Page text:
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Generic Name: liraglutide (LIR a GLOO tide)
Brand Names:Saxenda, Victoza
Medically reviewed by Sophia Entringer, PharmD Last updated on Apr 21, 2019.
What is Saxenda?
Saxenda (liraglutide) is similar to a hormone that occurs naturally in the body and helps control blood sugar, insulin levels, and digestion.
Saxenda is an injectable prescription medicine that may help some obese adults or overweight adults, who also have weight-related medical problems, to lose weight and keep the weight off. It is used together with diet and exercise. Saxenda is not a weight-loss medicine or appetite suppressant.
Saxenda is not for treating type 1 or type 2 diabetes.
The Victoza brand of liraglutide is used together with diet and exercise to treat type 2 diabetes. Do not use Saxenda and Victoza together.
You should not use Saxenda if you have multiple endocrine neoplasia type 2 (tumors in your glands), a personal or family history of medullary thyroid cancer, insulin-dependent diabetes, diabetic ketoacidosis, or are pregnant.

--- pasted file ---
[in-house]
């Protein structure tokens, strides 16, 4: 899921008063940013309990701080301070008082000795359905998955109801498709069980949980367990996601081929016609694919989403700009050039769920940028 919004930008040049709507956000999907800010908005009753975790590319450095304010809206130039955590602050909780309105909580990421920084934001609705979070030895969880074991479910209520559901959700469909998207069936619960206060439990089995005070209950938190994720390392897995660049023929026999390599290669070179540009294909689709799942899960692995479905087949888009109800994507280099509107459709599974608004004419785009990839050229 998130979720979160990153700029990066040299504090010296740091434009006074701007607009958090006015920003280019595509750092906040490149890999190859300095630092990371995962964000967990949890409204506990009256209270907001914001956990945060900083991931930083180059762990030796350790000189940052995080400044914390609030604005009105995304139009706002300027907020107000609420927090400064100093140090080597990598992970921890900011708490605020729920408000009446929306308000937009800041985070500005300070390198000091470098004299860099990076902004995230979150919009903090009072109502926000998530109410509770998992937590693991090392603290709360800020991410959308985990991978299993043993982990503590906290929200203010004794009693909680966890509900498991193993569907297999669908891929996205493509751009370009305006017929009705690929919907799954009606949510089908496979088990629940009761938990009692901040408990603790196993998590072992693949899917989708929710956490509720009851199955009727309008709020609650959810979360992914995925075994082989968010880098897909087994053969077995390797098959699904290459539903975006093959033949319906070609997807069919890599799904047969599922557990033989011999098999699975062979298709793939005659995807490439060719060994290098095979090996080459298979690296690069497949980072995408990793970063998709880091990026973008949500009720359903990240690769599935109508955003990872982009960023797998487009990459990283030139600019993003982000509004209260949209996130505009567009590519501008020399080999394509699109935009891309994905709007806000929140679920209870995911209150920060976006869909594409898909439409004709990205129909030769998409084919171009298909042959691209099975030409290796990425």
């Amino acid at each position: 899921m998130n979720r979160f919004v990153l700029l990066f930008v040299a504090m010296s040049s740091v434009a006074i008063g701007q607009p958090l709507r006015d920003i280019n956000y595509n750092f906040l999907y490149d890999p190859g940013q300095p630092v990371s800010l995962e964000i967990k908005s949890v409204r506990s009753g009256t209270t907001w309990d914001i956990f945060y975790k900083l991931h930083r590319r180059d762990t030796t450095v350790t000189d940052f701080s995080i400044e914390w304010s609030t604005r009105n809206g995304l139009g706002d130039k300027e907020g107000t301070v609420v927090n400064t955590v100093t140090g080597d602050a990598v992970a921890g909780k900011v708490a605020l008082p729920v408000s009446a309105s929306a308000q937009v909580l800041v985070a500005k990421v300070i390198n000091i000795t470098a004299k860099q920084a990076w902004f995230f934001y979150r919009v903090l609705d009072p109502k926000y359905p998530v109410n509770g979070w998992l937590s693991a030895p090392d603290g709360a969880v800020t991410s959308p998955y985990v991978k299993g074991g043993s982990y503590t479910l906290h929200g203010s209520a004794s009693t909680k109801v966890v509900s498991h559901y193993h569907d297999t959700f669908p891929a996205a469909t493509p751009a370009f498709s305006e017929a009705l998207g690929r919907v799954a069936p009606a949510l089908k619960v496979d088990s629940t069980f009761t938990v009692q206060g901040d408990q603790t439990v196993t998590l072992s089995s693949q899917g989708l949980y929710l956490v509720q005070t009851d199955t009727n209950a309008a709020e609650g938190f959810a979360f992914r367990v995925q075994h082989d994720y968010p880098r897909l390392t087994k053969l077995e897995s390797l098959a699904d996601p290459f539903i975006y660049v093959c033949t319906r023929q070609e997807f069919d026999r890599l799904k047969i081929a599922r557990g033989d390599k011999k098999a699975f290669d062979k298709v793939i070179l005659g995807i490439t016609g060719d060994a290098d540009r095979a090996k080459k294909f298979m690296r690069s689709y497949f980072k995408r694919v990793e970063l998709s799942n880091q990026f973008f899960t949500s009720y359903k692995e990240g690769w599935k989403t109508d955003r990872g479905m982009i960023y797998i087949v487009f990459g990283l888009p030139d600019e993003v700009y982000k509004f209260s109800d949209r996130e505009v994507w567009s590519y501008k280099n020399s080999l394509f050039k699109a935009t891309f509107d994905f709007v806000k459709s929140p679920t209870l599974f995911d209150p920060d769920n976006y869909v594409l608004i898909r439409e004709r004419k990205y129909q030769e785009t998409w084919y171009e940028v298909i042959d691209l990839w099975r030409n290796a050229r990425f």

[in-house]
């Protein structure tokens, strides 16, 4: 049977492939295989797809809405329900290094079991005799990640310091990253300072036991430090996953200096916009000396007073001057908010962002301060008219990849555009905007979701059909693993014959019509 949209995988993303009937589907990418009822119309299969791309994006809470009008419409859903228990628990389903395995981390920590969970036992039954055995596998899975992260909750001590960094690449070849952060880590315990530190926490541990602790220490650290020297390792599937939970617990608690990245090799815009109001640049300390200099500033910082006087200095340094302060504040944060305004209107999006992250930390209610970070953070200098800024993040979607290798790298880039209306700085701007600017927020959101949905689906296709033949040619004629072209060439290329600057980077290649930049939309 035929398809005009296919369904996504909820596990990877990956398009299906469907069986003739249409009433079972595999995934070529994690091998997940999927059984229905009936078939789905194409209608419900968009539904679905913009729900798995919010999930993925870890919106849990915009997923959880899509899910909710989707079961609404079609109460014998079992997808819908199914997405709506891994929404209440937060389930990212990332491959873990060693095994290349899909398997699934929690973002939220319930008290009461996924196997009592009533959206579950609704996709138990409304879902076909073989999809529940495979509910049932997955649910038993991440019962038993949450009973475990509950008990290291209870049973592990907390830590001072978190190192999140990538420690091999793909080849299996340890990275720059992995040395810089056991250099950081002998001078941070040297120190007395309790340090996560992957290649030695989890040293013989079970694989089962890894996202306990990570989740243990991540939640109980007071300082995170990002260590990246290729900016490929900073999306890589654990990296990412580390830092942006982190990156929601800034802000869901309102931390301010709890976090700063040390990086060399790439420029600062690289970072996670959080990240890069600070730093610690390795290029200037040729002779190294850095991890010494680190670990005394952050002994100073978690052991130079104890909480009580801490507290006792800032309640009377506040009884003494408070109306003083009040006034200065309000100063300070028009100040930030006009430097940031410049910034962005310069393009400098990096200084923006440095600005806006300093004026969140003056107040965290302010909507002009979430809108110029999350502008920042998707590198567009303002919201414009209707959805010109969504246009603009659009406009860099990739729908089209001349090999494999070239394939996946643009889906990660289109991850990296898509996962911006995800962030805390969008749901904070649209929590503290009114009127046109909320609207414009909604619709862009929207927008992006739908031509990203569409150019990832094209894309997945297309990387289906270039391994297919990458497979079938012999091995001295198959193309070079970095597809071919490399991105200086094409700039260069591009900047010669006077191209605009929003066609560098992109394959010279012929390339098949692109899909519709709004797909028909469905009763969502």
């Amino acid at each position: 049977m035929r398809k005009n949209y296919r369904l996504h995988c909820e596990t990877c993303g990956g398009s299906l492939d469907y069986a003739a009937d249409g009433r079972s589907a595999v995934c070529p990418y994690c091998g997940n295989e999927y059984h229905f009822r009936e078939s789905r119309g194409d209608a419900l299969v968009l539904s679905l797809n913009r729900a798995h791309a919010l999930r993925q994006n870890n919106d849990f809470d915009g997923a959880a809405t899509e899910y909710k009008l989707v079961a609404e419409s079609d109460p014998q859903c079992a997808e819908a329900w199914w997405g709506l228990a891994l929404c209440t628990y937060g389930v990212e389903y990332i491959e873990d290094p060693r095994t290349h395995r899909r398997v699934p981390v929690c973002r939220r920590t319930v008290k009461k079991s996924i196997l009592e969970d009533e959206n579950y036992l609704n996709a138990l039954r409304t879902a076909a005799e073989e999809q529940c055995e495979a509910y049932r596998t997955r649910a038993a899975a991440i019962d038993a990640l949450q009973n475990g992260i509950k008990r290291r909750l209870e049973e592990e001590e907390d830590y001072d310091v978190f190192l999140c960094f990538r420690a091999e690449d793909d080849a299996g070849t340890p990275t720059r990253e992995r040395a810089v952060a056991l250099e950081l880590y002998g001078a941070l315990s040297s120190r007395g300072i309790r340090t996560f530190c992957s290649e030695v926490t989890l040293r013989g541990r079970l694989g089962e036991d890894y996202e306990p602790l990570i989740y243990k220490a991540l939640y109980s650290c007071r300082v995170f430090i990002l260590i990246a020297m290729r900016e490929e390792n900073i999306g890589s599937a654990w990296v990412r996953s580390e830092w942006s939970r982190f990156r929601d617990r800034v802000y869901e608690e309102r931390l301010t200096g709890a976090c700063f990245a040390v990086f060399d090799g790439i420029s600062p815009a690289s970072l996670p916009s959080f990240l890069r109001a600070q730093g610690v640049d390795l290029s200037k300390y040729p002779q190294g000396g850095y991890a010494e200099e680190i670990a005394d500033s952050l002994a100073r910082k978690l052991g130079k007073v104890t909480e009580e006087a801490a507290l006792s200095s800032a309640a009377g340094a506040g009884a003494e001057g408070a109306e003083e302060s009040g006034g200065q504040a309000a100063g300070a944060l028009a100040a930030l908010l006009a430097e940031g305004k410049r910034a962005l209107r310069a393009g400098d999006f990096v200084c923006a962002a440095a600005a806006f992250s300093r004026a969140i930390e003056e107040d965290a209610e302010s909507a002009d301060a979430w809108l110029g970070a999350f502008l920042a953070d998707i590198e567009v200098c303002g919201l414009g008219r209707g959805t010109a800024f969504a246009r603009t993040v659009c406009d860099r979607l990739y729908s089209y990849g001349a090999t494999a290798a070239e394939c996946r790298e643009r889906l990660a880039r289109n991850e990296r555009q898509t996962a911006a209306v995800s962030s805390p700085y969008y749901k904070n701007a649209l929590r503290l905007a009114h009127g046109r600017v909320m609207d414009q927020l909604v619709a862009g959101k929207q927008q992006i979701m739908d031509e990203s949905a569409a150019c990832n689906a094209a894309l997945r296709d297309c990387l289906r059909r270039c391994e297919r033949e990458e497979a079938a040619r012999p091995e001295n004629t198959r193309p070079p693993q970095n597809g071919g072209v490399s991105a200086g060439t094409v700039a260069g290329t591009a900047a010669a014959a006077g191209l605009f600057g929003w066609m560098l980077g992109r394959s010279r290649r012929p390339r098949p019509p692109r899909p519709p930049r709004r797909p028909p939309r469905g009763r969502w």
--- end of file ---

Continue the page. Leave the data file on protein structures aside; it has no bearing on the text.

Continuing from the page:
In animal studies, liraglutide caused thyroid tumors or thyroid cancer. It is not known whether these effects would occur in people using regular doses.
Call your doctor at once if you have signs of a thyroid tumor, such as swelling or a lump in your neck, trouble swallowing, a hoarse voice, or shortness of breath.
Before using Saxenda
You should not use Saxenda if you are allergic to liraglutide, or if you have:
multiple endocrine neoplasia type 2 (tumors in your glands);
a personal or family history of medullary thyroid carcinoma (a type of thyroid cancer); or
diabetic ketoacidosis (call your doctor for treatment).
You should not use Saxenda if you also use insulin or other medicines like liraglutide (albiglutide, dulaglutide, exenatide, Byetta, Bydureon, Tanzeum, Trulicity).
To make sure Saxenda is safe for you, tell your doctor if you have:
stomach problems causing slow digestion;
kidney or liver disease;
high triglycerides (a type of fat in the blood);
a history of problems with your pancreas or gallbladder; or
a history of depression or suicidal thoughts.
In animal studies, liraglutide caused thyroid tumors or thyroid cancer. It is not known whether these effects would occur in people using regular doses. Ask your doctor about your risk.
It is not known whether Saxenda will harm an unborn baby. Tell your doctor if you are pregnant or plan to become pregnant.